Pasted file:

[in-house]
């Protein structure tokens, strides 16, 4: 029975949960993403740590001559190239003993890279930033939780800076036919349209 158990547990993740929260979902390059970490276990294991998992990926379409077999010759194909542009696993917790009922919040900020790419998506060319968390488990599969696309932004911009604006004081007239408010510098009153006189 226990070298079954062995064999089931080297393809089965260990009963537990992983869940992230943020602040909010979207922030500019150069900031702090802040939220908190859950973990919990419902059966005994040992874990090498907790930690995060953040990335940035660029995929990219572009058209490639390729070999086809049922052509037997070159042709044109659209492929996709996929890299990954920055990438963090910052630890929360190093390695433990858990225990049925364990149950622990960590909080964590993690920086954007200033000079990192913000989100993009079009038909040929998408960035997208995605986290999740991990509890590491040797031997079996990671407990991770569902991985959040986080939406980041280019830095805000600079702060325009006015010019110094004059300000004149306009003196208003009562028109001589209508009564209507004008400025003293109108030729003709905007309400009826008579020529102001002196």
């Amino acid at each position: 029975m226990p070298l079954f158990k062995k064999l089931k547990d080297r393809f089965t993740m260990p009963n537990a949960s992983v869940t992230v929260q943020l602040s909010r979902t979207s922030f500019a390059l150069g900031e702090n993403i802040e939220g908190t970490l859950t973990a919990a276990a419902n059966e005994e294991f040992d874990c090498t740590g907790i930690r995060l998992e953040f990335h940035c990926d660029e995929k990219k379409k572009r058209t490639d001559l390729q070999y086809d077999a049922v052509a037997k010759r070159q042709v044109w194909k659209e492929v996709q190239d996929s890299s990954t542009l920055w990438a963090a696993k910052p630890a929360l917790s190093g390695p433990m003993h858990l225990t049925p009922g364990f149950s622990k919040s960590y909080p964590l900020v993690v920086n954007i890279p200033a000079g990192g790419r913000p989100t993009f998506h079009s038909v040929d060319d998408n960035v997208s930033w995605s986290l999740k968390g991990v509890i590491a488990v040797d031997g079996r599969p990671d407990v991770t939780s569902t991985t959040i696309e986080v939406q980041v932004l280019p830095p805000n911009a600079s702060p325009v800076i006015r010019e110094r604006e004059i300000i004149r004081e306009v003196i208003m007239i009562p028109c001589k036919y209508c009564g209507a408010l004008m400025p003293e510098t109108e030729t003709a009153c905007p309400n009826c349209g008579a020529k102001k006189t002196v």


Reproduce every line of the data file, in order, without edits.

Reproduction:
[in-house]
């Protein structure tokens, strides 16, 4: 029975949960993403740590001559190239003993890279930033939780800076036919349209 158990547990993740929260979902390059970490276990294991998992990926379409077999010759194909542009696993917790009922919040900020790419998506060319968390488990599969696309932004911009604006004081007239408010510098009153006189 226990070298079954062995064999089931080297393809089965260990009963537990992983869940992230943020602040909010979207922030500019150069900031702090802040939220908190859950973990919990419902059966005994040992874990090498907790930690995060953040990335940035660029995929990219572009058209490639390729070999086809049922052509037997070159042709044109659209492929996709996929890299990954920055990438963090910052630890929360190093390695433990858990225990049925364990149950622990960590909080964590993690920086954007200033000079990192913000989100993009079009038909040929998408960035997208995605986290999740991990509890590491040797031997079996990671407990991770569902991985959040986080939406980041280019830095805000600079702060325009006015010019110094004059300000004149306009003196208003009562028109001589209508009564209507004008400025003293109108030729003709905007309400009826008579020529102001002196």
């Amino acid at each position: 029975m226990p070298l079954f158990k062995k064999l089931k547990d080297r393809f089965t993740m260990p009963n537990a949960s992983v869940t992230v929260q943020l602040s909010r979902t979207s922030f500019a390059l150069g900031e702090n993403i802040e939220g908190t970490l859950t973990a919990a276990a419902n059966e005994e294991f040992d874990c090498t740590g907790i930690r995060l998992e953040f990335h940035c990926d660029e995929k990219k379409k572009r058209t490639d001559l390729q070999y086809d077999a049922v052509a037997k010759r070159q042709v044109w194909k659209e492929v996709q190239d996929s890299s990954t542009l920055w990438a963090a696993k910052p630890a929360l917790s190093g390695p433990m003993h858990l225990t049925p009922g364990f149950s622990k919040s960590y909080p964590l900020v993690v920086n954007i890279p200033a000079g990192g790419r913000p989100t993009f998506h079009s038909v040929d060319d998408n960035v997208s930033w995605s986290l999740k968390g991990v509890i590491a488990v040797d031997g079996r599969p990671d407990v991770t939780s569902t991985t959040i696309e986080v939406q980041v932004l280019p830095p805000n911009a600079s702060p325009v800076i006015r010019e110094r604006e004059i300000i004149r004081e306009v003196i208003m007239i009562p028109c001589k036919y209508c009564g209507a408010l004008m400025p003293e510098t109108e030729t003709a009153c905007p309400n009826c349209g008579a020529k102001k006189t002196v």